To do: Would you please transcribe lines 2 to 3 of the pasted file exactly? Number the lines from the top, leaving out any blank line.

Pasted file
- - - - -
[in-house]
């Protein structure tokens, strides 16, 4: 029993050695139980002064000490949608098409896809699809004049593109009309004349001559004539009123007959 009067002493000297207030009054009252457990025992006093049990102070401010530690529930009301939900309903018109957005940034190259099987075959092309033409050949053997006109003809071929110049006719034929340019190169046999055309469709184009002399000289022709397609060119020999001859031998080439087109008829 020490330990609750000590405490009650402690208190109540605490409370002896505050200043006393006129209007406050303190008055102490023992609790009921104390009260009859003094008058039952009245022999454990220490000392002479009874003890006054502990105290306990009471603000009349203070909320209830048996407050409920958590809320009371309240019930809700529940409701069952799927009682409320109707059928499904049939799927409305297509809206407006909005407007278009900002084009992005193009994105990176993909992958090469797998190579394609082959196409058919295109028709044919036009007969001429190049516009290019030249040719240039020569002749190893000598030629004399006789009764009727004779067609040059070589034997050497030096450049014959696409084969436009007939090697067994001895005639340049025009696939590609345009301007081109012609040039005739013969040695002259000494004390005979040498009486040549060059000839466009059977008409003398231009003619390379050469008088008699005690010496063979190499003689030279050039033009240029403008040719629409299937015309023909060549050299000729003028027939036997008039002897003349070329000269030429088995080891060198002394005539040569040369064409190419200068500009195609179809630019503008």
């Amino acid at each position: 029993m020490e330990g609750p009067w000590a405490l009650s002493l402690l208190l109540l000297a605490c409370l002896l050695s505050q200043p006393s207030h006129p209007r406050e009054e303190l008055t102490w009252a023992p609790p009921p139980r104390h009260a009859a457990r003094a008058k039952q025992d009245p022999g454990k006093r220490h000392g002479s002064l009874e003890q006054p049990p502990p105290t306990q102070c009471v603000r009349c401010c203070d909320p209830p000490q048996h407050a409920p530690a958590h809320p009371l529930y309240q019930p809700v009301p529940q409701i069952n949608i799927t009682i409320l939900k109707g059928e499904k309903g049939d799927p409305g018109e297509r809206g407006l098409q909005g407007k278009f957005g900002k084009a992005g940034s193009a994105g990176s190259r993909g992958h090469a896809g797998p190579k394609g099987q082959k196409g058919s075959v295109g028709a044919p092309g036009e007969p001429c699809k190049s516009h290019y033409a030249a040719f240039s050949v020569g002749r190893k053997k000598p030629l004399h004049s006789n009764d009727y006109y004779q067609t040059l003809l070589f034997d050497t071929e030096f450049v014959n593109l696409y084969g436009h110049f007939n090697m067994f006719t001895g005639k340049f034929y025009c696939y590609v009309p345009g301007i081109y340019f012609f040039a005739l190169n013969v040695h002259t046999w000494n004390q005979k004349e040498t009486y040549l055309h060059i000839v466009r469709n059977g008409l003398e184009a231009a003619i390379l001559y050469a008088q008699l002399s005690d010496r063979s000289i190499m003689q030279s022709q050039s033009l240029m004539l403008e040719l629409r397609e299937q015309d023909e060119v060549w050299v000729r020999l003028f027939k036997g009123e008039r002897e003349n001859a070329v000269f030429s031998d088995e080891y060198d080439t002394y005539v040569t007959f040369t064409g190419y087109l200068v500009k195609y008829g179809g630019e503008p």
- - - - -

């Protein structure tokens, strides 16, 4: 029993050695139980002064000490949608098409896809699809004049593109009309004349001559004539009123007959 009067002493000297207030009054009252457990025992006093049990102070401010530690529930009301939900309903018109957005940034190259099987075959092309033409050949053997006109003809071929110049006719034929340019190169046999055309469709184009002399000289022709397609060119020999001859031998080439087109008829 020490330990609750000590405490009650402690208190109540605490409370002896505050200043006393006129209007406050303190008055102490023992609790009921104390009260009859003094008058039952009245022999454990220490000392002479009874003890006054502990105290306990009471603000009349203070909320209830048996407050409920958590809320009371309240019930809700529940409701069952799927009682409320109707059928499904049939799927409305297509809206407006909005407007278009900002084009992005193009994105990176993909992958090469797998190579394609082959196409058919295109028709044919036009007969001429190049516009290019030249040719240039020569002749190893000598030629004399006789009764009727004779067609040059070589034997050497030096450049014959696409084969436009007939090697067994001895005639340049025009696939590609345009301007081109012609040039005739013969040695002259000494004390005979040498009486040549060059000839466009059977008409003398231009003619390379050469008088008699005690010496063979190499003689030279050039033009240029403008040719629409299937015309023909060549050299000729003028027939036997008039002897003349070329000269030429088995080891060198002394005539040569040369064409190419200068500009195609179809630019503008």
């Amino acid at each position: 029993m020490e330990g609750p009067w000590a405490l009650s002493l402690l208190l109540l000297a605490c409370l002896l050695s505050q200043p006393s207030h006129p209007r406050e009054e303190l008055t102490w009252a023992p609790p009921p139980r104390h009260a009859a457990r003094a008058k039952q025992d009245p022999g454990k006093r220490h000392g002479s002064l009874e003890q006054p049990p502990p105290t306990q102070c009471v603000r009349c401010c203070d909320p209830p000490q048996h407050a409920p530690a958590h809320p009371l529930y309240q019930p809700v009301p529940q409701i069952n949608i799927t009682i409320l939900k109707g059928e499904k309903g049939d799927p409305g018109e297509r809206g407006l098409q909005g407007k278009f957005g900002k084009a992005g940034s193009a994105g990176s190259r993909g992958h090469a896809g797998p190579k394609g099987q082959k196409g058919s075959v295109g028709a044919p092309g036009e007969p001429c699809k190049s516009h290019y033409a030249a040719f240039s050949v020569g002749r190893k053997k000598p030629l004399h004049s006789n009764d009727y006109y004779q067609t040059l003809l070589f034997d050497t071929e030096f450049v014959n593109l696409y084969g436009h110049f007939n090697m067994f006719t001895g005639k340049f034929y025009c696939y590609v009309p345009g301007i081109y340019f012609f040039a005739l190169n013969v040695h002259t046999w000494n004390q005979k004349e040498t009486y040549l055309h060059i000839v466009r469709n059977g008409l003398e184009a231009a003619i390379l001559y050469a008088q008699l002399s005690d010496r063979s000289i190499m003689q030279s022709q050039s033009l240029m004539l403008e040719l629409r397609e299937q015309d023909e060119v060549w050299v000729r020999l003028f027939k036997g009123e008039r002897e003349n001859a070329v000269f030429s031998d088995e080891y060198d080439t002394y005539v040569t007959f040369t064409g190419y087109l200068v500009k195609y008829g179809g630019e503008p």